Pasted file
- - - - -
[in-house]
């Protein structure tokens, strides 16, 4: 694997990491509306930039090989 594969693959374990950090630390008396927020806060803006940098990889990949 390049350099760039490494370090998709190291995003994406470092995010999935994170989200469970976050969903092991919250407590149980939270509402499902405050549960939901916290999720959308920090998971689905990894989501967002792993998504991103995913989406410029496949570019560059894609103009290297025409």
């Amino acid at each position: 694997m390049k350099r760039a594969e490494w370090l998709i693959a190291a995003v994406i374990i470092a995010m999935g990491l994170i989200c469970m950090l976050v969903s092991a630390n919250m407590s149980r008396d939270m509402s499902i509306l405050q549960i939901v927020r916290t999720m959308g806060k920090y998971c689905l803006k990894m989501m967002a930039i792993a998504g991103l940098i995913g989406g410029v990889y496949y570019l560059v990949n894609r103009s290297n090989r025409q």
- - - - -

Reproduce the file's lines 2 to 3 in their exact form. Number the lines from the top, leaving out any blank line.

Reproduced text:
């Protein structure tokens, strides 16, 4: 694997990491509306930039090989 594969693959374990950090630390008396927020806060803006940098990889990949 390049350099760039490494370090998709190291995003994406470092995010999935994170989200469970976050969903092991919250407590149980939270509402499902405050549960939901916290999720959308920090998971689905990894989501967002792993998504991103995913989406410029496949570019560059894609103009290297025409």
């Amino acid at each position: 694997m390049k350099r760039a594969e490494w370090l998709i693959a190291a995003v994406i374990i470092a995010m999935g990491l994170i989200c469970m950090l976050v969903s092991a630390n919250m407590s149980r008396d939270m509402s499902i509306l405050q549960i939901v927020r916290t999720m959308g806060k920090y998971c689905l803006k990894m989501m967002a930039i792993a998504g991103l940098i995913g989406g410029v990889y496949y570019l560059v990949n894609r103009s290297n090989r025409q």